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HOUSTON -- Dwight Howard downplayed any talk about his former team as the Houston Rockets prepared to play the Los Angeles Lakers for the first time since Howard left L.A. for Houston in July.
"Our team is on a mission so we can't concern ourselves with one game," Howard said after Thursday's shootaround. "We're trying to accomplish something big and can't be too high or too low in any game. We got to stay even keeled and try to go out there and win."
When a reporter followed up by asking Howard what it would be like to face his former teammates, he repeated the same refrain.
I don't think there's any need for me to continue to talk about the Lakers and what happened. I've done enough talking about it. If it's about Houston and what we're trying to accomplish, then great. But I don't think every discussion needs to be about the Lakers.” -- Rockets center Dwight Howard
"It's another game," Howard said. "Just go out there and play, have fun and get a win."
The All-Star center dodged question after question about his one-year stint in Los Angeles last season. When asked if an NBA.com story quoting Antawn Jamison as saying the relationship between Howard and Kobe Bryant was "bad" and "our two superstars didn't get along" was accurate, Howard said, "There's no need to talk about it." When asked about Pau Gasol telling reporters this week that Howard's expectations on offense weren't met last season, Howard said, "That doesn't matter. We play for two separate teams now."
As the questions continued to come from various angles, Howard continued to stonewall.
"I don't think there's any need for me to continue to talk about the Lakers and what happened," Howard said. "I've done enough talking about it. If it's about Houston and what we're trying to accomplish, then great. But I don't think every discussion needs to be about the Lakers."
Lakers coach Mike D'Antoni said that trades and free agency cause matchups like Howard versus L.A. to happen all the time, citing Steve Nash playing the Phoenix Suns last season and the times when Kevin Garnett will go up against the Boston Celtics this season.
"I don't think it's that much more [meaningful] although the eyes are on it a little bit, so that makes it a little bit more exciting, but it is just one game of 82," D'Antoni said.
Other than what city he calls home, the biggest difference for Howard this season compared to his difficult year with the Lakers is the center's health.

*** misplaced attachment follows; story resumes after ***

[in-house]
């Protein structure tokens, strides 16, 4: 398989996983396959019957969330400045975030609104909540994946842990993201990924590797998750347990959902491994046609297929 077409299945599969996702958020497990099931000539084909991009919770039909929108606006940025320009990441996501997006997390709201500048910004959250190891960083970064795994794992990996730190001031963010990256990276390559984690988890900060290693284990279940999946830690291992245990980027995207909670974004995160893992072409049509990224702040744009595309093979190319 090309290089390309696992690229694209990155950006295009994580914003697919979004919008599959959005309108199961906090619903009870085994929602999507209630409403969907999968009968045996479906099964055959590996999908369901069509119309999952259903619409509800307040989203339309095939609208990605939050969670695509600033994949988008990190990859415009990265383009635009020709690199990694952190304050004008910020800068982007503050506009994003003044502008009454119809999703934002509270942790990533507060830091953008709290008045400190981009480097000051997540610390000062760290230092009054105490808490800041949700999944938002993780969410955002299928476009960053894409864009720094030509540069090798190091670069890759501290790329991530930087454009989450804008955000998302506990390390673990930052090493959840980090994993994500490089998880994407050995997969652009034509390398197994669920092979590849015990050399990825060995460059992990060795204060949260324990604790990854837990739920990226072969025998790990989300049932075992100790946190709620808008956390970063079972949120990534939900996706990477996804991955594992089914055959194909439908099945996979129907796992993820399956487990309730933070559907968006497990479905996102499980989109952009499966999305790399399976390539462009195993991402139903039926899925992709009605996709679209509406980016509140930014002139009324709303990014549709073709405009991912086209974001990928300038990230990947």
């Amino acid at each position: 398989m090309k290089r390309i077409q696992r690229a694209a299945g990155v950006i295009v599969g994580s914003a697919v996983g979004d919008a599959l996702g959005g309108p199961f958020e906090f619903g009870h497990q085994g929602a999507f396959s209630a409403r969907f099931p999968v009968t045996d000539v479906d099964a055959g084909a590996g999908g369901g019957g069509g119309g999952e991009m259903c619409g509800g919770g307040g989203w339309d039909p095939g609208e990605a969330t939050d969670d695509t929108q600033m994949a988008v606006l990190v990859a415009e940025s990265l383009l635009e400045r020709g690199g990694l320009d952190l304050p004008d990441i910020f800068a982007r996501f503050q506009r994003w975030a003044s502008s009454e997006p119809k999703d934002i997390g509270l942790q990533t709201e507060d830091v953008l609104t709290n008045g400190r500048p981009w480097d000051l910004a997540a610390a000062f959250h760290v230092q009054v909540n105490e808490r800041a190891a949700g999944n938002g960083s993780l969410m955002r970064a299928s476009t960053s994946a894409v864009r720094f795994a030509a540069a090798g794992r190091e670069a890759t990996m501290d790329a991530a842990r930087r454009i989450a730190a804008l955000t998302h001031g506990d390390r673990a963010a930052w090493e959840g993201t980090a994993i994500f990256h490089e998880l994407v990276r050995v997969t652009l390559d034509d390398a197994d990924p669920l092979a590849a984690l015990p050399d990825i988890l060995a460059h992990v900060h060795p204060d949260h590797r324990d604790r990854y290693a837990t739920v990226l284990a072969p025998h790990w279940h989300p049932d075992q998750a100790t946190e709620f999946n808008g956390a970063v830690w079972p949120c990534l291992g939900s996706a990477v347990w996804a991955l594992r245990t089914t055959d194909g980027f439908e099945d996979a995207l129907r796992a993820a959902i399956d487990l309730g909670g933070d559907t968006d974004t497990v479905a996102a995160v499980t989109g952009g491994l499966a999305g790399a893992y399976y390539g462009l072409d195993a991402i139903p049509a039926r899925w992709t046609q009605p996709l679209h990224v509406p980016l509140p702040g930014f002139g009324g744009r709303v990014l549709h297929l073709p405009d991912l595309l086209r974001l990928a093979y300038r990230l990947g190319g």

"He looks really good," D'Antoni said. "He's playing with a lot of energy and you can see he's healthy. He's running, he's doing what made him a great player."
Now D'Antoni has the unenviable task of preparing for Howard, who is averaging 17.4 points, 14.6 rebounds and 1.4 blocks during the Rockets' 4-1 start, as an opponent. The Lakers will start Chris Kaman instead of Shawne Williams to deal with the Rockets' big man-laden lineup of Howard and Omer Asik, and D'Antoni is also considering employing a strategy that was used against him last season: Hack-a-Howard.
"That's always a possibility," D'Antoni said of purposely sending Howard, who is shooting 56.3 percent on free throws this season, to the line. "I think that's always a weapon. I didn't say Hack-a-Dwight, but you play where, 'OK, you fouled him.' That's not the worst thing in the world. The worst thing is him dunking and them shooting 3s."
Nash said that the Lakers (2-3) were more concerned with getting their first road win of the season after starting 0-2 away from Staples Center and added that the more emotional game against Howard will be when he returns to L.A. to play the Lakers on Feb. 19.
"Of course our fans are going to love the chance to get on him, and that's part of professional sports," Nash said. "For L.A. natives, they're always going to get behind their team.
"But for a lot of the guys on our team, they're just trying to find a role and an identity, so it's a little different inside our locker room than it will be for a lot of our fans."